A Most Uncivil Greeting


November 18, 1990|By Carleton Jones

The recent marathon public TV show on the Civil War won huge audience and critical hosannas, but outside of lavish coverage of the battle of Antietam and Gen. Jubal Early's Potomac area raid, Maryland was hardly the star of the show.

It was interesting, though, to see accurate if quite brief coverage of the famous or infamous riots in Baltimore, April 19, 1861. That was the date about 2,000 members of the 6th Massachusetts Infantry and a detachment of Philadelphia enlistees were greeted by Confederate sympathizers in downtown Baltimore with jeers and brickbats, and then pistols and guns.

The soldiers, most of them armed, were on their way from the President Street railroad station to Camden Station to catch a train to the nation's capital.

Hundreds of accounts of the troubles have come down to us.

Francis Roberts, a youngster of 15, was standing in front of his home on Light Street. He heard a commotion and ran north to Pratt Street to find a mob running east along the waterfront thoroughfare. "Someone in the crowd fired a shot" at the Gay Street intersection, young Roberts said, and he "dusted for cover" behind a cigar store Indian.

Roberts had witnessed the beginning of Civil War bloodshed. (No military personnel had been killed during the shelling of Fort Sumter a week earlier -- the official start of the conflict -- or since then.)

Both sides of Pratt Street in those days were honeycombed with tall commercial lofts and rooming houses. As the Northern boys attempted to march through, they were showered with kitchen implements and washroom equipment, bedpans included.

Aaron Jones Fletcher, one of the troopers, commented on the attack: "You know a flatiron thrown by a woman from the second-story window hurts like anything if it hits you . . . and some of the women who threw things were good shots."

When the uproar ended four troopers were dead and about 36 wounded. Although an accurate inventory of the human casualties apparently has never been made, it is known that 12 or 13 civilians were also killed that day.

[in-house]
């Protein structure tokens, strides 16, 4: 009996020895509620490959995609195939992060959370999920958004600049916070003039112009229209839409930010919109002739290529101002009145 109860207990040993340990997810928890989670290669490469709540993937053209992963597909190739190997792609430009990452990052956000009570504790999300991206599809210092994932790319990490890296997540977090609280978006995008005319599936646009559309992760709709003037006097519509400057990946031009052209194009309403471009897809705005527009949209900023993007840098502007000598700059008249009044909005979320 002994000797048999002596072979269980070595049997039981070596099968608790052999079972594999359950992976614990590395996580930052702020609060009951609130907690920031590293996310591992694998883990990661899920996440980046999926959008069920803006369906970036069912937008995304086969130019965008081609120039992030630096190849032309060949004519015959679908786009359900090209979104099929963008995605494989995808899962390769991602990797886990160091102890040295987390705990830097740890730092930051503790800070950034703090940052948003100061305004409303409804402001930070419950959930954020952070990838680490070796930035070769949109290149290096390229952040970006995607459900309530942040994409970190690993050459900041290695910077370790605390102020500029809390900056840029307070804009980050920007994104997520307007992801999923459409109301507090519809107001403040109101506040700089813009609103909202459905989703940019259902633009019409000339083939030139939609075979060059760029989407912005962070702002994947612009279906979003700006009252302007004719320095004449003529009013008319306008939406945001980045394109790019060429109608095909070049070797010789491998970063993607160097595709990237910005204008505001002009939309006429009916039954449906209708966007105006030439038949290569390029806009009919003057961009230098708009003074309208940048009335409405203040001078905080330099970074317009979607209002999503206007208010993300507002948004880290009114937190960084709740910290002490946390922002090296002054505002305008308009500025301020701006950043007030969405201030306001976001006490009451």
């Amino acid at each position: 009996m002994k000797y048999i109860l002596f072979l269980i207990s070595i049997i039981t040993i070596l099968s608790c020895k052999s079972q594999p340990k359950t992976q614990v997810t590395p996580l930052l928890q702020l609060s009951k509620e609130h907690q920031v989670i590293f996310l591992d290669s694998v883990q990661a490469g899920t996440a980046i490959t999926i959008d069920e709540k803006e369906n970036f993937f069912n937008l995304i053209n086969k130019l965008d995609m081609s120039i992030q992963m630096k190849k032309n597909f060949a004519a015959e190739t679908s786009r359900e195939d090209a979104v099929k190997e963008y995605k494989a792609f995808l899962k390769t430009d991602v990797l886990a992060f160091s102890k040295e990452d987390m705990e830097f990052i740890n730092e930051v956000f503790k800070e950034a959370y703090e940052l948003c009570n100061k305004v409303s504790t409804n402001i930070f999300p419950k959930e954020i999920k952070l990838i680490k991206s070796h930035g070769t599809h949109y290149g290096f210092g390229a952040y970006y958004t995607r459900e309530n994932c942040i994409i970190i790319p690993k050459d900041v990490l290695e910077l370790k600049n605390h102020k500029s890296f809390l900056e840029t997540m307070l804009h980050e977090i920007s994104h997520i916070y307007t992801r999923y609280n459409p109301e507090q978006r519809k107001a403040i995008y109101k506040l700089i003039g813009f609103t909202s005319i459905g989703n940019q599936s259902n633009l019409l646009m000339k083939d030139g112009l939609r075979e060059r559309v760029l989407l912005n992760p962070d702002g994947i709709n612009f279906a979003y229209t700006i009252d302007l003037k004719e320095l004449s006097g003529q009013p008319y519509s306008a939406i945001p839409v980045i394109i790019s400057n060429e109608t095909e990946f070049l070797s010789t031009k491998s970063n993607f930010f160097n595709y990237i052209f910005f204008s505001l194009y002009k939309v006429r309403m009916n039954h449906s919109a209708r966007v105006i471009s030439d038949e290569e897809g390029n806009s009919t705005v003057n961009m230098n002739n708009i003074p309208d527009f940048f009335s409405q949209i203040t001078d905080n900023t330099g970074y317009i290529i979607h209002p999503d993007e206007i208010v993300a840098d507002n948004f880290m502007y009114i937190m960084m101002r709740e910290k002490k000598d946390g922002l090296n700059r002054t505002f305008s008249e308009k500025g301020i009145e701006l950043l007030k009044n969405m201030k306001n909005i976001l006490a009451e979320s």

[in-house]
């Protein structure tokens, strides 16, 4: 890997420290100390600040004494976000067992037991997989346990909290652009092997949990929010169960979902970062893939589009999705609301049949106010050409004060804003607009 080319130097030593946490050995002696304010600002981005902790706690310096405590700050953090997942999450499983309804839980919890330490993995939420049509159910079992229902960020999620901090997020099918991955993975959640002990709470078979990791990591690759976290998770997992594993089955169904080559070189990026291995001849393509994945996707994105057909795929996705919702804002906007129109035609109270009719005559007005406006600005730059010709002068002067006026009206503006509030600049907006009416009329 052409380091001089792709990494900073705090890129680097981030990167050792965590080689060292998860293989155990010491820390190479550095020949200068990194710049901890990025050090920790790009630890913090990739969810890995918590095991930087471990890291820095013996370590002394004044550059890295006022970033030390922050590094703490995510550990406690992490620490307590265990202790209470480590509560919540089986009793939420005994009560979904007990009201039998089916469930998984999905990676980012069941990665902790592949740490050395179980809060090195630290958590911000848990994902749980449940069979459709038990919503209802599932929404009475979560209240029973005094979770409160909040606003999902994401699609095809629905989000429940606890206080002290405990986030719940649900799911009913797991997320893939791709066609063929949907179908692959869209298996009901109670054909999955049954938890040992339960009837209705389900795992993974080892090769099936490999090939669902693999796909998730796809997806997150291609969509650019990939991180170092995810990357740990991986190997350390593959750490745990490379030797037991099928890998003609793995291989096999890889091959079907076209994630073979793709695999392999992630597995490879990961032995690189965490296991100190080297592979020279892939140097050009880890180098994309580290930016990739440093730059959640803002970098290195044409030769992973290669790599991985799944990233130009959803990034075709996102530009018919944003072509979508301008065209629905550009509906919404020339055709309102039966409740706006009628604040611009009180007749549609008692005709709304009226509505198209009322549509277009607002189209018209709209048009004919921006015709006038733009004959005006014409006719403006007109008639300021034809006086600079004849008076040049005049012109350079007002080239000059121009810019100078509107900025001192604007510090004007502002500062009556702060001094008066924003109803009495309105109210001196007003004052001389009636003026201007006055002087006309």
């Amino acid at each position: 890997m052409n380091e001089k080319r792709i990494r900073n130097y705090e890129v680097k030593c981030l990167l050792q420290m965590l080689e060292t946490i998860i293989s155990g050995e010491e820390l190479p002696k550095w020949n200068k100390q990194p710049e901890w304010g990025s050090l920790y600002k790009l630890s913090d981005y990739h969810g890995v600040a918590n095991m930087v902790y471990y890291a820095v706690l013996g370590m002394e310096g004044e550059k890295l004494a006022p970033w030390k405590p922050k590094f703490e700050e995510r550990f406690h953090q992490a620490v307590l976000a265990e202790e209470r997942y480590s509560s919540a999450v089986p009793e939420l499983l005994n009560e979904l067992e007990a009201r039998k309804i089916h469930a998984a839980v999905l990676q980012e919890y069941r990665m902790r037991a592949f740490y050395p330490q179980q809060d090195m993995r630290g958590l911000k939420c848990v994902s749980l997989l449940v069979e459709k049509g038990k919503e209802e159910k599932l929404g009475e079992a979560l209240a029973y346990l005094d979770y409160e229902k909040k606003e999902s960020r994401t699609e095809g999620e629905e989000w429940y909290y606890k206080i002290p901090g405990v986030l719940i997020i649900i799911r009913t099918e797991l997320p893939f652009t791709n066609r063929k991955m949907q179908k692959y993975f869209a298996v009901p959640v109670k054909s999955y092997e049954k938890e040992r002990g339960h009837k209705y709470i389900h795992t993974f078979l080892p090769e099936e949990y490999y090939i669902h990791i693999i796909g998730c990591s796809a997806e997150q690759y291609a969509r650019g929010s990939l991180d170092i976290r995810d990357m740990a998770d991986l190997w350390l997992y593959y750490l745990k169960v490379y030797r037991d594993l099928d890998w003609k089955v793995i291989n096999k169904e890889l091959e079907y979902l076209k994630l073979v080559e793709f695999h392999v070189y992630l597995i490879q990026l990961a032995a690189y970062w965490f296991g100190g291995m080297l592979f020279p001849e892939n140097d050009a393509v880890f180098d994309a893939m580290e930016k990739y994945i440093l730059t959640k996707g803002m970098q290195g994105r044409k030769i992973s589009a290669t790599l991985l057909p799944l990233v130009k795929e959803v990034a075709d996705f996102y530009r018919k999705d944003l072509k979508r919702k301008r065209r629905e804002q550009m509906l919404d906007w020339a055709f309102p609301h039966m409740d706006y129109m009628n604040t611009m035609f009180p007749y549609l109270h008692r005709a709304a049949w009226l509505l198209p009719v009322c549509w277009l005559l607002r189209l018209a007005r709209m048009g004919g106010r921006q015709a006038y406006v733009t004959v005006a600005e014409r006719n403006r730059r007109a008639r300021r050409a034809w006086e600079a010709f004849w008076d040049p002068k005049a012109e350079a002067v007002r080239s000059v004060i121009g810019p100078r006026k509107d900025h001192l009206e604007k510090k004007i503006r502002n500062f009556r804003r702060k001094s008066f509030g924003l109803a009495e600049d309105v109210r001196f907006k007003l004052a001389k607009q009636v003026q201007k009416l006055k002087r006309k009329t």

Both sides, when the smoke settled, agreed that the city's mayor, George William Brown, and the police force had risked their lives to try to calm the crowd and protect the visitors.

Who fired the first shot? The evidence seems to indicate that it was a civilian and Baltimore native. Some accounts claim the tragedy was touched off when one Edward W. Beatty, who lived near Green Mount Cemetery, fired into the troops. If he did the shooting, he did not live long to brag about it: He was soon killed himself in a Confederate unit at the battle of Harrisonburg, Va.

For years, a parallel tradition settled in that the first gunshot was fired by an Irish immigrant, a group much opposed to coercing the South.

When the battered Massachusetts boys arrived at Washington, Ben Perley Poore, a correspondent for the Boston Journal, rushed to file his dispatch about the riot, but the military wouldn't allow it -- the first example of military censorship used in the conflict.

In the Boston Music Hall, Wendell Phillips, the great anti-slavery orator, thundered to cheering crowds: "Massachusetts blood has consecrated the pavements of Baltimore and those stones are now too sacred to be trodden by slaves!"

George Templeton Strong, the New York attorney and stalwart of the U.S. Sanitary Commission often quoted during the recent PBS program, echoed the North's surging fury.

He noted in his diary that the April 19 date was the same as the battle of Lexington that launched the American Revolution.

"This is a continuance of the war that Lexington opened -- a war of democracy against oligarchy," he wrote. "God defend the right and confound all traitors . . . amen and amen!" *

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